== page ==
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Consciousness in a Four-Dimensional Block Universe

Morgan Sutherland

The mind-body problem, despite repeated attempts over past millennia, remains without a decisive solution. Previous discussions, however, have not tended to acknowledge issues introduced by a four-dimensional conception of reality. This paper attempts to shed light on the problem by exploring some of the consequences of four-dimensionality. This is done by first making an argument for an ontologically four-dimensional world. Second, an attractive dualistic approach that follows intuitively from four-dimensionality is considered, but ultimately defeated by traditional arguments against dualism. Finally, time dilation is used to reveal some problematic implications of four-dimensionality for consciousness given a naturalist approach.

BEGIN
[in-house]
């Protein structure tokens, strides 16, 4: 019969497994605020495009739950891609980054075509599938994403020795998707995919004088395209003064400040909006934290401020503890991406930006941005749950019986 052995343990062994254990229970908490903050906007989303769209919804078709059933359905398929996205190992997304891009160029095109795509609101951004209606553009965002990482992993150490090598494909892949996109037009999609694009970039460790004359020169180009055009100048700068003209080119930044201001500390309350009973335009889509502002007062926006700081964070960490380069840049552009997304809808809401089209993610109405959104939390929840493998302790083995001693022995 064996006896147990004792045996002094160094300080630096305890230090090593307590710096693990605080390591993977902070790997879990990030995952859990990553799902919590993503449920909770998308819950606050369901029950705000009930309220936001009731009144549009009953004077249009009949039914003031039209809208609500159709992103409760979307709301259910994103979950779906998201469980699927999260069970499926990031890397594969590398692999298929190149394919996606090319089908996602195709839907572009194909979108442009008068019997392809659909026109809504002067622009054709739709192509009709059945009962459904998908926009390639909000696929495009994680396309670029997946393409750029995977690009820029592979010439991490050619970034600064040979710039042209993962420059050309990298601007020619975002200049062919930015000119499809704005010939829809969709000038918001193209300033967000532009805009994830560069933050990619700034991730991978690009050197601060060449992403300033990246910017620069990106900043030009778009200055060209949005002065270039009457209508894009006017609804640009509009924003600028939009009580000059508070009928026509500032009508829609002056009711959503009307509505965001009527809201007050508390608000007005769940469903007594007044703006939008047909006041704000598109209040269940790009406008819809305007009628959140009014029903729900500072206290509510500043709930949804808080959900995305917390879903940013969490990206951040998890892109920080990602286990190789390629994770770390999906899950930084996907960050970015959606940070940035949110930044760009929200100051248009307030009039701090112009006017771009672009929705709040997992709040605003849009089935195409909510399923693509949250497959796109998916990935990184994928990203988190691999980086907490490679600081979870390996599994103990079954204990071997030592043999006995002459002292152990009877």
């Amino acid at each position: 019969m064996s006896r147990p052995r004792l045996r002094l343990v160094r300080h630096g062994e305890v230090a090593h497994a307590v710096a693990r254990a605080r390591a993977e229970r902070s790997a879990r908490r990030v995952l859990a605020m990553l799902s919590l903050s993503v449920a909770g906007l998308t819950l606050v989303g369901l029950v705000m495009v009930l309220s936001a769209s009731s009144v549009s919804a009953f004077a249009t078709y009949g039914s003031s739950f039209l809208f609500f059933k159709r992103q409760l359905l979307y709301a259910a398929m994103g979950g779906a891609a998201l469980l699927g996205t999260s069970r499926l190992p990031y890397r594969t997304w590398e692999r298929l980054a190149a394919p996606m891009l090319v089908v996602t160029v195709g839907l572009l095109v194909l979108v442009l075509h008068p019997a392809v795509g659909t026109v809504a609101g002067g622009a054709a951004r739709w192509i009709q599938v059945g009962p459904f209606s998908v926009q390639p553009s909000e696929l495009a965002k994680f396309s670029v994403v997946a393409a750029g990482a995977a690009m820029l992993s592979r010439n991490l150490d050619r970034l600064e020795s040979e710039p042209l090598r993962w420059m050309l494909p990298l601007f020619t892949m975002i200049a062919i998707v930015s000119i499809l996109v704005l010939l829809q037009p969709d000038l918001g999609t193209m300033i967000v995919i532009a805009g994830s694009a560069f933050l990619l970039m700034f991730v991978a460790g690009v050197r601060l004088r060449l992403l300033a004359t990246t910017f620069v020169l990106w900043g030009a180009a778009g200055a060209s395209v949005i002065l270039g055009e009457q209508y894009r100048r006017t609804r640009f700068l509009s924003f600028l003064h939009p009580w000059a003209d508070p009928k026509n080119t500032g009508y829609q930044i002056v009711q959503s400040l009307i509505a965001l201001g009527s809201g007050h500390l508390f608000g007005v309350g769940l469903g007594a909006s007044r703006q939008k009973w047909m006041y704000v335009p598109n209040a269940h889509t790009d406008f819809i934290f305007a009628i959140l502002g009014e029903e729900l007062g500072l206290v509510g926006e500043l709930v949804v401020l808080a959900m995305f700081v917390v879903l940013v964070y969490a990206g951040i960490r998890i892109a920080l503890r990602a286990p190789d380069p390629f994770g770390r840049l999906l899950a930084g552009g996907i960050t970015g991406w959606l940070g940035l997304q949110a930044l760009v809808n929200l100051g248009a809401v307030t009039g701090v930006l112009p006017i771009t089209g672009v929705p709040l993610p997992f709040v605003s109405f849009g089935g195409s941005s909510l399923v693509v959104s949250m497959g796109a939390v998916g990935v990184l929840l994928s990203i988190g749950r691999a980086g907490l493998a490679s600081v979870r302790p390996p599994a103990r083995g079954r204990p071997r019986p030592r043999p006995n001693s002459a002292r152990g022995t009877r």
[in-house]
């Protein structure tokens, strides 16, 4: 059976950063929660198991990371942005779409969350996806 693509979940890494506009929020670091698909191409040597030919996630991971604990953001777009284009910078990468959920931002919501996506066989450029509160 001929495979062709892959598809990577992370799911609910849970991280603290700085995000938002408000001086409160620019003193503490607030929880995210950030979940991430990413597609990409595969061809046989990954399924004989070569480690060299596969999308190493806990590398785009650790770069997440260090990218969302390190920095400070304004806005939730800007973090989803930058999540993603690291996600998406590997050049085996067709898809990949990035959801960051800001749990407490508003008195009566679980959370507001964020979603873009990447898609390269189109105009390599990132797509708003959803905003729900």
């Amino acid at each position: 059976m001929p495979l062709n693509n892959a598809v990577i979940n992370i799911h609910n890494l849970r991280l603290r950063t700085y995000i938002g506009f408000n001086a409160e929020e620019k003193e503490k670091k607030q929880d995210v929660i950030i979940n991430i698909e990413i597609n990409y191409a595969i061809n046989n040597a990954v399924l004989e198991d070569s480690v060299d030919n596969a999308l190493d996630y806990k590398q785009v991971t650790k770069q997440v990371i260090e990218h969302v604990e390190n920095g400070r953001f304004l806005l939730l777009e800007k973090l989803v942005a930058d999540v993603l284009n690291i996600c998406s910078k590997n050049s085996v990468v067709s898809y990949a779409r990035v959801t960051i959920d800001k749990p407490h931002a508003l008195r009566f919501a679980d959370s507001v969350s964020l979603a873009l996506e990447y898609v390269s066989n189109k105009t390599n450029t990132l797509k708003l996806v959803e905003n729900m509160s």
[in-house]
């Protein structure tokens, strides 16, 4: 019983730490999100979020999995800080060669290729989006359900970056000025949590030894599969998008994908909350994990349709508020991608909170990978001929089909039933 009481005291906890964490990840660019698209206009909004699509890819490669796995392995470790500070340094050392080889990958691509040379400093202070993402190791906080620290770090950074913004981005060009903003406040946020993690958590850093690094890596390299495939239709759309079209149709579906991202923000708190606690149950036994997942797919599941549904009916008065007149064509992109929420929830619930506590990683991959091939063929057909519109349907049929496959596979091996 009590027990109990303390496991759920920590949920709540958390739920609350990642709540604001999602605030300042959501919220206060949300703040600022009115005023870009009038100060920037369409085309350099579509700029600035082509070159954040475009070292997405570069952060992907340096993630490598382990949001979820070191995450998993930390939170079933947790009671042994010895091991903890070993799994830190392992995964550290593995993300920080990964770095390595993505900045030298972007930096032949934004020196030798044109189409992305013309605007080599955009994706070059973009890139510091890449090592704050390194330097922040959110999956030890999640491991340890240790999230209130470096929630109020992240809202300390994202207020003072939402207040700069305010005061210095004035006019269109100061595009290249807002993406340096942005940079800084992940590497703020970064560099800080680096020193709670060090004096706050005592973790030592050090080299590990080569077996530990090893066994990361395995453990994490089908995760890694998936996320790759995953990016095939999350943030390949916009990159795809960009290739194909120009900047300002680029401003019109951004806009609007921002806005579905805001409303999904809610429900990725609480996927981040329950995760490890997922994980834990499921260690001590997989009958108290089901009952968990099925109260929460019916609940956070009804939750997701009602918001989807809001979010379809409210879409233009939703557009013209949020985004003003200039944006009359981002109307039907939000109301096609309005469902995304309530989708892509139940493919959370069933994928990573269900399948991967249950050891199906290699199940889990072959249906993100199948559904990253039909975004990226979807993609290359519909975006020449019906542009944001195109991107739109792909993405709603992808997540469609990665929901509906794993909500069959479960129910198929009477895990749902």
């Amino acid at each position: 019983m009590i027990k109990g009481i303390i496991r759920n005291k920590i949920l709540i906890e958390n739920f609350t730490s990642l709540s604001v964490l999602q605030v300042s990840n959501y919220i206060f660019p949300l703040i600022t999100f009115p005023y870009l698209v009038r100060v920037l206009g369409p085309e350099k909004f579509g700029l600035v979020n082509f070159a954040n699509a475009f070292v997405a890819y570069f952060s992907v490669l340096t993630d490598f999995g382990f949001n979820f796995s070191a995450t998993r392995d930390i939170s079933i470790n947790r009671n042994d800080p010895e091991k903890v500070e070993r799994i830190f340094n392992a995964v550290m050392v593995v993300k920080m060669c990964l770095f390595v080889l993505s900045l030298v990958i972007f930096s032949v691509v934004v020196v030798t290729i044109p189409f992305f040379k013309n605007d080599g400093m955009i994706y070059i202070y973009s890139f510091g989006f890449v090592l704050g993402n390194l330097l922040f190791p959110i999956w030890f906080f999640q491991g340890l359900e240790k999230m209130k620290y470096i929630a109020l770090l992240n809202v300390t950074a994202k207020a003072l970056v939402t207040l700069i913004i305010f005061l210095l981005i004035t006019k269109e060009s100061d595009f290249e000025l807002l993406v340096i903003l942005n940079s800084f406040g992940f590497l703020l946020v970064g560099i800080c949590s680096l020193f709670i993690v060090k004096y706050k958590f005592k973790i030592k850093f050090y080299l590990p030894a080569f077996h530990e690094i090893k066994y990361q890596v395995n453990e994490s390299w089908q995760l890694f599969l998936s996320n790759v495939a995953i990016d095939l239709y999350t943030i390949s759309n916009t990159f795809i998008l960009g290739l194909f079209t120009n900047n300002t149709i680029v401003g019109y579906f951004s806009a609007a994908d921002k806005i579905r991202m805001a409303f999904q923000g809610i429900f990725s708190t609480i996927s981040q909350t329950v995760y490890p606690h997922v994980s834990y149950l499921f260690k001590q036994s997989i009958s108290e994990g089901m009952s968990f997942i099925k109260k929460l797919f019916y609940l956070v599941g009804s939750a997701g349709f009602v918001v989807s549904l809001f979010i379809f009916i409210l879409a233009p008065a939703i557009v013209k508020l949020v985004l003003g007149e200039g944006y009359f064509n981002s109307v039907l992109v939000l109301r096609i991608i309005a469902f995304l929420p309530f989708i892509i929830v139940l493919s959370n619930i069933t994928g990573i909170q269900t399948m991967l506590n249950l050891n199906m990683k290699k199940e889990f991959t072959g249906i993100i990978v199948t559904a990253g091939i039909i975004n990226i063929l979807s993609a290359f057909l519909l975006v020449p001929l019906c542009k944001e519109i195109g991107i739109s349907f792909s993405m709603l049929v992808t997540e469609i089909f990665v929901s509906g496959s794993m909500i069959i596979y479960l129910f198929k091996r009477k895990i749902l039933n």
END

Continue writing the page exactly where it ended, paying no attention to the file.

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The Problem of Linguistic Determinism

Carrie Stigge

The linguistic relativity hypothesis asks us to believe that language serves not merely as a means of communication, but also as informant of our perceptions and conceptions of the world around us. In essence, the hypothesis asserts that we must have language before we have knowledge. Put in these terms, it is easy to see why the acceptance of the hypothesis is problematic on many levels. The larger problem remains: why do so many still adhere to the belief that the linguistic relativity hypothesis is not only viable, but accurate?

In this paper, I present versions of the hypothesis on a spectrum from weak to strong relativism, unpacking the problem from a historic perspective starting with Wilhelm von Humboldt’s early research and moving through his most important successors – such as Franz Boas and Edward Sapir – and ending with Benjamin Whorf and the famous Whorf-Sapir Hypothesis. My research relies heavily upon the books and research papers published by each of these men and some of their modern detractors.